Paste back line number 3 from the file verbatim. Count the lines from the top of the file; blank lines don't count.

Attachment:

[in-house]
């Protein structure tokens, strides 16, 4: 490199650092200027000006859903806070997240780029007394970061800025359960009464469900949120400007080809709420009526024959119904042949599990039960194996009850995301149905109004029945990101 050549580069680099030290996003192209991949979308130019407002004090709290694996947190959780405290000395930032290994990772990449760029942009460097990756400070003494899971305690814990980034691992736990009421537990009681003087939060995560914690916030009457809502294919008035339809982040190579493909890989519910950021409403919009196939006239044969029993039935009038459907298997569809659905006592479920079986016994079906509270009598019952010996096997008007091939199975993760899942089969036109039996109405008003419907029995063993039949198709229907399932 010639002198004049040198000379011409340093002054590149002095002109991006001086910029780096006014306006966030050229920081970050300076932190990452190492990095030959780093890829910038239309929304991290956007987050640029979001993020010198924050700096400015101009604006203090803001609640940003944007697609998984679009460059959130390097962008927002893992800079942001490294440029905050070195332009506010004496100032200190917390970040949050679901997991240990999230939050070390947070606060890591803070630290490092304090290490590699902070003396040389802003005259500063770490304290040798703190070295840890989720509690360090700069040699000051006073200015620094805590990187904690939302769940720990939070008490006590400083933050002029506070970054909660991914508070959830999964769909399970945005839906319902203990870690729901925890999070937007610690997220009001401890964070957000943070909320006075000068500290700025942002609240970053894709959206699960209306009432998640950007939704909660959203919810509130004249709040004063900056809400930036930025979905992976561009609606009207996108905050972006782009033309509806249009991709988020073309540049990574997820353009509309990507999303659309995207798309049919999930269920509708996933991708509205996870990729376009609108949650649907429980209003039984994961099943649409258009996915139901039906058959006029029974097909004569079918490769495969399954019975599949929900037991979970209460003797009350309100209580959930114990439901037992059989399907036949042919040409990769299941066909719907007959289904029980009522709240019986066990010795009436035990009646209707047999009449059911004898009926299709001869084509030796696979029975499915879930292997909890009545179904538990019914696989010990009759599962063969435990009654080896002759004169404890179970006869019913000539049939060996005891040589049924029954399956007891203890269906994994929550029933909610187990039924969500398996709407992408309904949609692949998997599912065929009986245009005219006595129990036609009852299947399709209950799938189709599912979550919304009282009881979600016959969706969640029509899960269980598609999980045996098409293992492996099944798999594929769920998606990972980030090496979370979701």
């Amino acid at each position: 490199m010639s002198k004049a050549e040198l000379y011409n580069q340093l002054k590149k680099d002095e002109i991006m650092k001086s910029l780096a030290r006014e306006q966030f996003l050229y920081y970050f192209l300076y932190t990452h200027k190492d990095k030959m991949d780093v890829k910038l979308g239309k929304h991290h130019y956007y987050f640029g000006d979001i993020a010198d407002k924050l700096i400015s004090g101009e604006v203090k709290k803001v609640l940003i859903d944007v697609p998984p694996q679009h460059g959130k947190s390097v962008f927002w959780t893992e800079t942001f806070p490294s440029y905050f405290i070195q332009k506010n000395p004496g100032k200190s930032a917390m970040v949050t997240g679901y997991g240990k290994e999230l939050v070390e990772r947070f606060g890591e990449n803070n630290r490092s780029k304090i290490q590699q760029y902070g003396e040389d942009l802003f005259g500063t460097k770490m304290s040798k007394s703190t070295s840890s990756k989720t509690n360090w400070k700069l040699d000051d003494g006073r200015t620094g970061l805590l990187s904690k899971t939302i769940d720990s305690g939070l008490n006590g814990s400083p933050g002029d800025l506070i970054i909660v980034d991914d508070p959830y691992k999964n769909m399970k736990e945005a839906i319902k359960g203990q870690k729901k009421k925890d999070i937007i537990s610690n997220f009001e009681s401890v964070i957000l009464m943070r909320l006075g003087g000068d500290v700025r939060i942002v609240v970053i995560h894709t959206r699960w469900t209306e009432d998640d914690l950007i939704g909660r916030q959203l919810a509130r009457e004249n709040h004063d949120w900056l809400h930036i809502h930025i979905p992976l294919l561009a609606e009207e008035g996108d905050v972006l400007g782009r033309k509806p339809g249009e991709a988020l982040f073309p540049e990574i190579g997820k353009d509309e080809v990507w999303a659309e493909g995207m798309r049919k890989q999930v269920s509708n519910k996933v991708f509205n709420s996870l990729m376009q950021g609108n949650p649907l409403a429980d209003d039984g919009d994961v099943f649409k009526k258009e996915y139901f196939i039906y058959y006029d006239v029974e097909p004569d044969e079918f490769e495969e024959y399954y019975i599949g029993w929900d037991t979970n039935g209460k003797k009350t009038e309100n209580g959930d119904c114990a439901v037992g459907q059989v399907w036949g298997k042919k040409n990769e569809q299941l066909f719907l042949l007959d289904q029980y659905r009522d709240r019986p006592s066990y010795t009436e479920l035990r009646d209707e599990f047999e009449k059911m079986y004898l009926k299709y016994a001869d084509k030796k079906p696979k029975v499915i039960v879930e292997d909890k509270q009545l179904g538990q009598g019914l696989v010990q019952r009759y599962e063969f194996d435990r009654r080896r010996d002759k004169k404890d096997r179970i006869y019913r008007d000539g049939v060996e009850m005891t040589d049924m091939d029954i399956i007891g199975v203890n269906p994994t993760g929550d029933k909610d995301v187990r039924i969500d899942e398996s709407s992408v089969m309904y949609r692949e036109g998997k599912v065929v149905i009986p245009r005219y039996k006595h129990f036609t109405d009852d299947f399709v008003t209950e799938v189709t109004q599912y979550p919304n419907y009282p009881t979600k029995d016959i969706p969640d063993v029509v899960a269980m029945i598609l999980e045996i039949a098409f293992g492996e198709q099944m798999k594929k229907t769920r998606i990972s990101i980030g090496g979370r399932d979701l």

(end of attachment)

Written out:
């Amino acid at each position: 490199m010639s002198k004049a050549e040198l000379y011409n580069q340093l002054k590149k680099d002095e002109i991006m650092k001086s910029l780096a030290r006014e306006q966030f996003l050229y920081y970050f192209l300076y932190t990452h200027k190492d990095k030959m991949d780093v890829k910038l979308g239309k929304h991290h130019y956007y987050f640029g000006d979001i993020a010198d407002k924050l700096i400015s004090g101009e604006v203090k709290k803001v609640l940003i859903d944007v697609p998984p694996q679009h460059g959130k947190s390097v962008f927002w959780t893992e800079t942001f806070p490294s440029y905050f405290i070195q332009k506010n000395p004496g100032k200190s930032a917390m970040v949050t997240g679901y997991g240990k290994e999230l939050v070390e990772r947070f606060g890591e990449n803070n630290r490092s780029k304090i290490q590699q760029y902070g003396e040389d942009l802003f005259g500063t460097k770490m304290s040798k007394s703190t070295s840890s990756k989720t509690n360090w400070k700069l040699d000051d003494g006073r200015t620094g970061l805590l990187s904690k899971t939302i769940d720990s305690g939070l008490n006590g814990s400083p933050g002029d800025l506070i970054i909660v980034d991914d508070p959830y691992k999964n769909m399970k736990e945005a839906i319902k359960g203990q870690k729901k009421k925890d999070i937007i537990s610690n997220f009001e009681s401890v964070i957000l009464m943070r909320l006075g003087g000068d500290v700025r939060i942002v609240v970053i995560h894709t959206r699960w469900t209306e009432d998640d914690l950007i939704g909660r916030q959203l919810a509130r009457e004249n709040h004063d949120w900056l809400h930036i809502h930025i979905p992976l294919l561009a609606e009207e008035g996108d905050v972006l400007g782009r033309k509806p339809g249009e991709a988020l982040f073309p540049e990574i190579g997820k353009d509309e080809v990507w999303a659309e493909g995207m798309r049919k890989q999930v269920s509708n519910k996933v991708f509205n709420s996870l990729m376009q950021g609108n949650p649907l409403a429980d209003d039984g919009d994961v099943f649409k009526k258009e996915y139901f196939i039906y058959y006029d006239v029974e097909p004569d044969e079918f490769e495969e024959y399954y019975i599949g029993w929900d037991t979970n039935g209460k003797k009350t009038e309100n209580g959930d119904c114990a439901v037992g459907q059989v399907w036949g298997k042919k040409n990769e569809q299941l066909f719907l042949l007959d289904q029980y659905r009522d709240r019986p006592s066990y010795t009436e479920l035990r009646d209707e599990f047999e009449k059911m079986y004898l009926k299709y016994a001869d084509k030796k079906p696979k029975v499915i039960v879930e292997d909890k509270q009545l179904g538990q009598g019914l696989v010990q019952r009759y599962e063969f194996d435990r009654r080896r010996d002759k004169k404890d096997r179970i006869y019913r008007d000539g049939v060996e009850m005891t040589d049924m091939d029954i399956i007891g199975v203890n269906p994994t993760g929550d029933k909610d995301v187990r039924i969500d899942e398996s709407s992408v089969m309904y949609r692949e036109g998997k599912v065929v149905i009986p245009r005219y039996k006595h129990f036609t109405d009852d299947f399709v008003t209950e799938v189709t109004q599912y979550p919304n419907y009282p009881t979600k029995d016959i969706p969640d063993v029509v899960a269980m029945i598609l999980e045996i039949a098409f293992g492996e198709q099944m798999k594929k229907t769920r998606i990972s990101i980030g090496g979370r399932d979701l």